Meet Cath Thomas: Beading for Happiness and Health

Cath ThomasCath Thomas joins us from Switzerland, where she lives with her husband and a delightful menagerie of birds and fish, mainly finches and goldfish.

Cath’s beading blends timeless style with playfulness. Evident in her designs, the playfulness further displays itself in her love of rainbow colourations – from magenta to tanzanite and everything pink and purple and in between. She is especially fond of yellow these days for its ability to add a happy vibe.

Photo: Cath is holding The Beadworkers Guild “Founder’s Award” 2023


“Eddie,” Beading Muse Extraordinaire

Cath’s beading process begins with her muse, “Eddie,” who dreams up beady possibilities. And Eddie is not only a superbly creative muse, but also rather unrelenting, keeping her busy-busy with new jewellery designs, 3D and sculptural pieces, as well as developing a stitch’s possibilities. “The muse is as frantic as ever,” Cath shared, “I just cannot do everything that they want. Also, I really must fall in love with the idea to take it from an empty mat to completion.”

She added, “My muse and I have wanted a beaded polar bear for so long. I am crazy in love with my ‘Polar Project.’ The difficulty of this piece was beyond my expectations, but the solutions that I had to find to make it work and the selection of stitches used make it a festival of beadweaving on its own. It was a huge endeavour, and I am extremely proud of it. The result exceeds, by far, my initial plans.”

Photos: Nanuq, Natsiq, Ugpiq  Ukaliq (aka Polar Project), Founder’s Award Winner, BWG 2023

Polar Project


A Flourishing Beading Life

With work widely published in magazines and many award-winning designs – most recently awarded the Beadworkers Guild Founders Award for her “Polar Project,” featured above – Cath also hosts two beading groups on FB: Cellini Peyote Freaks (stitch-based, with more than 11,000 worldwide members), and From Petal to Pod (a smaller group focussing on her peyote petal shape). Check them out! Cath loves to work with stitches that can morph and transform, a definition that these two bead weaving stitches surely fit.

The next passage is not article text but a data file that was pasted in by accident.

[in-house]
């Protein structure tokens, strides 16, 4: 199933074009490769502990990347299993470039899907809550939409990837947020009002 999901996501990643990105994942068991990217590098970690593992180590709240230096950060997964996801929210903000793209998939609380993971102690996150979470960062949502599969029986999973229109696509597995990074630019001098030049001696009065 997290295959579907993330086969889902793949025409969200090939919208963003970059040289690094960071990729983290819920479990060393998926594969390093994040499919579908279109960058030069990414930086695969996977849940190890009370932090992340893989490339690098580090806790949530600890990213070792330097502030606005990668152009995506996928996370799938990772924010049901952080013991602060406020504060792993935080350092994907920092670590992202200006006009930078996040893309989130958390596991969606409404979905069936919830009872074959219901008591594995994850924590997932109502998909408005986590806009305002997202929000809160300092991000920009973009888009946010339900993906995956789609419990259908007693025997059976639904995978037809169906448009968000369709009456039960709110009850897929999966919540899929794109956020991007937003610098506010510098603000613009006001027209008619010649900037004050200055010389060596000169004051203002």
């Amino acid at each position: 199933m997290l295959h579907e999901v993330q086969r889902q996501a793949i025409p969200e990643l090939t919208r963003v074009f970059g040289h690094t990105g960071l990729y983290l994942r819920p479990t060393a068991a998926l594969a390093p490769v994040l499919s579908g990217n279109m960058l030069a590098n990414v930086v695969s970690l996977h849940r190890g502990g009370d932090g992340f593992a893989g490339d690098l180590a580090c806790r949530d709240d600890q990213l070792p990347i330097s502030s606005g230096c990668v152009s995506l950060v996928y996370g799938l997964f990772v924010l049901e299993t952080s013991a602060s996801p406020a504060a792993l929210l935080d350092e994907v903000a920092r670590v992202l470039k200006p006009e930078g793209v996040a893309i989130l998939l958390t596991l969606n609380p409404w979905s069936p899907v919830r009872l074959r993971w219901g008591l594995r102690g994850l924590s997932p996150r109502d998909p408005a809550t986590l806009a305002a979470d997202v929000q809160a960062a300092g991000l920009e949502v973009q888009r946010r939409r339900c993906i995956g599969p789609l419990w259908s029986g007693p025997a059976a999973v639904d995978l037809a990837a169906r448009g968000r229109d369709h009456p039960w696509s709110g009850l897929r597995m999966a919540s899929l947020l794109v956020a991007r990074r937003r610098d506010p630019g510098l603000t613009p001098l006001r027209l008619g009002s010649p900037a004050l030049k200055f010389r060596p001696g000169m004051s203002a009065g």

Introduced to beads at 14 by her mom’s art therapist friend, and later stumbling upon bead weaving techniques, Cath’s evolution in beading continues to centre around 3D/sculptural, geometric and Cellini work, with occasional experiments with other techniques to learn more and fuel the passion (“because stepping back from favourite techniques allows to make progress and become more inventive”). Her inspirations come from anything and anyone, and she feels the inspiration viscerally, like the vibration of a string instrument…and of course Eddie chimes in with their ideas!

Cath is truly a beading polymath – she designs, creates beading tutorials, hosts FB groups, and has had her work published, for example:

  • Her first publication, under the title “Peaking Pearls” in Bead & Button’s publication, “The Beader’s Handbook” (2009), featuring her 2006 Fire Mountain Gems & Beads Contest Grand Gold prize winning design, “Roma”;
  • with Gerlinde Lenz, she wrote and illustrated a book featuring a new stitch devised by Gerlinde; titled Diamond Weave, it’s available on Cath’s website,;